Tuesday, August 14, 2018

Bishop Hollerith's summary and reflection on GC79

General Convention is a rare experience! It is demanding of its participants. It can often be tedious and arduous and at the same time deeply moving and inspirational. It sometimes feels like a “zoo” - given the cultural, regional, ecclesiological and theological diversity it embodies. It is the Church in all its glory and in all its fractiousness. I’ve attended 4 General Conventions now, and I am truly convinced that there is something holy about the gathering. Not holy as in “perfect.” But holy as in “blessed” - that kind of favor of love that God bestows on a community of people who, in all their finitude and fallibility, are willing to show up and struggle to be Christ’s body in the world. It isn’t always pretty. But God loves us for trying, even if we don’t always get it right, and that fact makes it holy.

As at all previous conventions, during the 79th General Convention held in July in Austin, Texas, hundreds of resolutions were taken up for debate and legislation. At the end of convention there were four particular resolutions adopted that stand out as having potential impact on our life together in Southern Virginia. Some clarification about these seems in order.

1. Prayer Book Revision

General Convention voted not to revise the 1979 Book of Common Prayer.  In fact, it passed a resolution to “memorialize” the Prayer Book – which, in essence, says that for the next several years the BCP ‘79 is our standard for liturgy in the Episcopal Church.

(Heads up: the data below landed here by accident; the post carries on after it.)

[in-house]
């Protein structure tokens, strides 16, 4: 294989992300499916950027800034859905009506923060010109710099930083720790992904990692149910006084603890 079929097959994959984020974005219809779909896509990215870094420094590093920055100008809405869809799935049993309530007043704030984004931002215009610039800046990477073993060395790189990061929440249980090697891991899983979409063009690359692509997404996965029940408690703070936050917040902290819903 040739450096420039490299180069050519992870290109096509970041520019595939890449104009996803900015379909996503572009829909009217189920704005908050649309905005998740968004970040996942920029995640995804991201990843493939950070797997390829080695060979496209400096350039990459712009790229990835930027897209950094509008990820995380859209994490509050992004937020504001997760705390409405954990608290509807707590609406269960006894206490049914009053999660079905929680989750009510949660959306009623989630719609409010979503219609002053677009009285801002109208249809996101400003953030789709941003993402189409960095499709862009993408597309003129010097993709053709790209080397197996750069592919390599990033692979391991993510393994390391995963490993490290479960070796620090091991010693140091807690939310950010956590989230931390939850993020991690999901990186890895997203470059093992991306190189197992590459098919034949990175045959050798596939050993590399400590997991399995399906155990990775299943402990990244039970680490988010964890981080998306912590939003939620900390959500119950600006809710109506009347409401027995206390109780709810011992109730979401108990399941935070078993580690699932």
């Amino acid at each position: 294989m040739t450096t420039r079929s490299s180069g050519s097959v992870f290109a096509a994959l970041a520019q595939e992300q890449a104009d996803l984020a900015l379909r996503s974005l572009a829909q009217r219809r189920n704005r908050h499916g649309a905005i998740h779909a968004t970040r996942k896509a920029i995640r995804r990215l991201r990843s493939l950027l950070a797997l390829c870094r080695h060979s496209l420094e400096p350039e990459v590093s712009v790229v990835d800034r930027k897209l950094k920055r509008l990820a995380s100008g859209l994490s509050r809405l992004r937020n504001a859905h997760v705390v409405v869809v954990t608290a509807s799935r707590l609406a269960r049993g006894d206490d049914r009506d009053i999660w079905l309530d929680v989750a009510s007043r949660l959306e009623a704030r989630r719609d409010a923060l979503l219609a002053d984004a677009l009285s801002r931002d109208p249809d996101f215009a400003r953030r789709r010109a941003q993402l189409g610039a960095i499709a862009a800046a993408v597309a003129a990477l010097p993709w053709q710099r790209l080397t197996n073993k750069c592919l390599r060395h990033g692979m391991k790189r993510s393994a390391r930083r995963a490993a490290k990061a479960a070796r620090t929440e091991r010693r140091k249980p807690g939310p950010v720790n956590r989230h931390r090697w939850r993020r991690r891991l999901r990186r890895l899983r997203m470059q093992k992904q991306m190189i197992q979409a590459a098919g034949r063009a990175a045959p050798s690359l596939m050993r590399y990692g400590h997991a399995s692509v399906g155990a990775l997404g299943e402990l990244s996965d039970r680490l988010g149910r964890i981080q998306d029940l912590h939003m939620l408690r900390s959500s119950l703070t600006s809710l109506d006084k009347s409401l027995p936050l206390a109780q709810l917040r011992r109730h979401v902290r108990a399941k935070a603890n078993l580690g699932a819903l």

Having established the ‘79 book as the norm, General Convention also affirmed the need to create and authorize new supplemental liturgies for the Church to use between now and when we do eventually revise the Prayer Book.  These liturgies may include texts with inclusive language and/or other expansive language changes, and new updated non-English translations. As has always been the case, these new supplemental liturgies will be for optional usage.    

2. Marriage Rites

General Convention voted to authorize the new marriage rites for same-sex and opposite-sex couples as ‘trial use” liturgies.  The transition from being “proposed rites” to being “trial use” will result in the liturgies becoming available for use by any clergy person who is presently authorized to perform the BCP ‘79 marriage rite. In other words, soon it will no longer be necessary for a priest to receive a bishop’s permission to use the new marriage rites in his/her church.

In light of the fact that a handful of bishops in the Church remain opposed to same-gender marriage and do not presently allow any of their priests to marry same-sex couples, General Convention established a special allowance. Rather than violate their consciences, bishops who are opposed will designate another non-opposed bishop to provide “pastoral support” to any couple desiring to be married with the trial rites. This allowance is based on the general understanding that any same-gender couple who qualifies for lawful marriage will have reasonable access to the marriage rites no matter where they happen to reside.

Although I whole-heartedly support same-gender marriage, I believe the alternate oversight option will serve the Episcopal well, and model the kind of tolerance and openness to differences in theology that is a hallmark of our great tradition.

To summarize: As of Advent I, all clergy in Southern Virginia may use the trial rites for marriage – including same-gender marriage - without permission from the office of the Bishop.  The normal diocesan requirements for marriage after divorce will continue to apply as before. For obvious pastoral reasons, it is recommended that all clergy continue be diligent in their efforts to hold thoughtful theological conversations about same-gender marriage with parish leadership – especially if the use of such rites has not yet been introduced to the parish.